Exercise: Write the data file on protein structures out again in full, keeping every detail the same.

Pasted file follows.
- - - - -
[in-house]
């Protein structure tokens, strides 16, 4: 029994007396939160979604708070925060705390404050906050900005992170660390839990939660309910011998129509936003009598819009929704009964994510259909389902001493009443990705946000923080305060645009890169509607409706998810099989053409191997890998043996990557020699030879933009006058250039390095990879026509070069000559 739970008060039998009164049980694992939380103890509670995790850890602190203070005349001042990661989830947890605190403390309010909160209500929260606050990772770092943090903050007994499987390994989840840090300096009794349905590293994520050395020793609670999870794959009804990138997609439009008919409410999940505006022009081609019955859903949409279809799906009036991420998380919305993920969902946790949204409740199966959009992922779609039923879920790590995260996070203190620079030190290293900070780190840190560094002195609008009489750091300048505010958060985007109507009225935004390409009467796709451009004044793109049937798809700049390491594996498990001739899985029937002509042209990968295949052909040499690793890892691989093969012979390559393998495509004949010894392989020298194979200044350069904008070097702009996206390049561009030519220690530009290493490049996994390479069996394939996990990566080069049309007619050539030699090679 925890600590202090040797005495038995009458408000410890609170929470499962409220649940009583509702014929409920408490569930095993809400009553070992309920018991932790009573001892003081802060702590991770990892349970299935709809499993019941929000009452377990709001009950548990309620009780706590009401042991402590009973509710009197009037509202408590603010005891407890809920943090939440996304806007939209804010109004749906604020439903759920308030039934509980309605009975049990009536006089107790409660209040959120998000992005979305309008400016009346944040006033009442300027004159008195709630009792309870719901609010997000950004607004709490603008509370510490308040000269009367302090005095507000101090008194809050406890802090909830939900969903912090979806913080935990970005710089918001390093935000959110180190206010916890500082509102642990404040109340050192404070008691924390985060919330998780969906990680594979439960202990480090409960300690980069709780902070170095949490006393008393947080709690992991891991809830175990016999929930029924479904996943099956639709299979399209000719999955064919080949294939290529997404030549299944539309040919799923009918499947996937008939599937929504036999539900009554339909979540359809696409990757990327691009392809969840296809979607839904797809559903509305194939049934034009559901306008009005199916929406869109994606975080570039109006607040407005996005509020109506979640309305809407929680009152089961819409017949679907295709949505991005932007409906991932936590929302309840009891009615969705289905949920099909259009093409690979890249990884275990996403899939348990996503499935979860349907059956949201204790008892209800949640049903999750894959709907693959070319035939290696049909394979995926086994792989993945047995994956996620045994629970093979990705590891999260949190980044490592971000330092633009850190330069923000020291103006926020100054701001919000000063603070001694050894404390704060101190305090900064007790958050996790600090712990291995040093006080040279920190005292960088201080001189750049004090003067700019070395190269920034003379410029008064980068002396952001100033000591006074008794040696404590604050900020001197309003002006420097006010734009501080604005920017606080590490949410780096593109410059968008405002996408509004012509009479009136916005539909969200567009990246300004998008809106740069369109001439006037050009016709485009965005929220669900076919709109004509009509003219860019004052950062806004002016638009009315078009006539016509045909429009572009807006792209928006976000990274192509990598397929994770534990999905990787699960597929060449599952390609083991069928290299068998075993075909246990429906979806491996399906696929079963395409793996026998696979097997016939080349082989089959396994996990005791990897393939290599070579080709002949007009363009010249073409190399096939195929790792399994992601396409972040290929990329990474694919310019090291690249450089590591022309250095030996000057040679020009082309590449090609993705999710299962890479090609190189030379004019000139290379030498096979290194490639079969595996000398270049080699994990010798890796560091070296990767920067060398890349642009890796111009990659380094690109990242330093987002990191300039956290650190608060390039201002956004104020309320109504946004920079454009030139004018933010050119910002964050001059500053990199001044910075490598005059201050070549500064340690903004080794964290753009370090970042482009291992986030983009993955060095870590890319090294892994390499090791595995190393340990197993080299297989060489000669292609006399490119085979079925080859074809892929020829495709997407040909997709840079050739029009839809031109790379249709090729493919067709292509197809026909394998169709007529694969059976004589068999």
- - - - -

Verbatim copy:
[in-house]
């Protein structure tokens, strides 16, 4: 029994007396939160979604708070925060705390404050906050900005992170660390839990939660309910011998129509936003009598819009929704009964994510259909389902001493009443990705946000923080305060645009890169509607409706998810099989053409191997890998043996990557020699030879933009006058250039390095990879026509070069000559 739970008060039998009164049980694992939380103890509670995790850890602190203070005349001042990661989830947890605190403390309010909160209500929260606050990772770092943090903050007994499987390994989840840090300096009794349905590293994520050395020793609670999870794959009804990138997609439009008919409410999940505006022009081609019955859903949409279809799906009036991420998380919305993920969902946790949204409740199966959009992922779609039923879920790590995260996070203190620079030190290293900070780190840190560094002195609008009489750091300048505010958060985007109507009225935004390409009467796709451009004044793109049937798809700049390491594996498990001739899985029937002509042209990968295949052909040499690793890892691989093969012979390559393998495509004949010894392989020298194979200044350069904008070097702009996206390049561009030519220690530009290493490049996994390479069996394939996990990566080069049309007619050539030699090679 925890600590202090040797005495038995009458408000410890609170929470499962409220649940009583509702014929409920408490569930095993809400009553070992309920018991932790009573001892003081802060702590991770990892349970299935709809499993019941929000009452377990709001009950548990309620009780706590009401042991402590009973509710009197009037509202408590603010005891407890809920943090939440996304806007939209804010109004749906604020439903759920308030039934509980309605009975049990009536006089107790409660209040959120998000992005979305309008400016009346944040006033009442300027004159008195709630009792309870719901609010997000950004607004709490603008509370510490308040000269009367302090005095507000101090008194809050406890802090909830939900969903912090979806913080935990970005710089918001390093935000959110180190206010916890500082509102642990404040109340050192404070008691924390985060919330998780969906990680594979439960202990480090409960300690980069709780902070170095949490006393008393947080709690992991891991809830175990016999929930029924479904996943099956639709299979399209000719999955064919080949294939290529997404030549299944539309040919799923009918499947996937008939599937929504036999539900009554339909979540359809696409990757990327691009392809969840296809979607839904797809559903509305194939049934034009559901306008009005199916929406869109994606975080570039109006607040407005996005509020109506979640309305809407929680009152089961819409017949679907295709949505991005932007409906991932936590929302309840009891009615969705289905949920099909259009093409690979890249990884275990996403899939348990996503499935979860349907059956949201204790008892209800949640049903999750894959709907693959070319035939290696049909394979995926086994792989993945047995994956996620045994629970093979990705590891999260949190980044490592971000330092633009850190330069923000020291103006926020100054701001919000000063603070001694050894404390704060101190305090900064007790958050996790600090712990291995040093006080040279920190005292960088201080001189750049004090003067700019070395190269920034003379410029008064980068002396952001100033000591006074008794040696404590604050900020001197309003002006420097006010734009501080604005920017606080590490949410780096593109410059968008405002996408509004012509009479009136916005539909969200567009990246300004998008809106740069369109001439006037050009016709485009965005929220669900076919709109004509009509003219860019004052950062806004002016638009009315078009006539016509045909429009572009807006792209928006976000990274192509990598397929994770534990999905990787699960597929060449599952390609083991069928290299068998075993075909246990429906979806491996399906696929079963395409793996026998696979097997016939080349082989089959396994996990005791990897393939290599070579080709002949007009363009010249073409190399096939195929790792399994992601396409972040290929990329990474694919310019090291690249450089590591022309250095030996000057040679020009082309590449090609993705999710299962890479090609190189030379004019000139290379030498096979290194490639079969595996000398270049080699994990010798890796560091070296990767920067060398890349642009890796111009990659380094690109990242330093987002990191300039956290650190608060390039201002956004104020309320109504946004920079454009030139004018933010050119910002964050001059500053990199001044910075490598005059201050070549500064340690903004080794964290753009370090970042482009291992986030983009993955060095870590890319090294892994390499090791595995190393340990197993080299297989060489000669292609006399490119085979079925080859074809892929020829495709997407040909997709840079050739029009839809031109790379249709090729493919067709292509197809026909394998169709007529694969059976004589068999």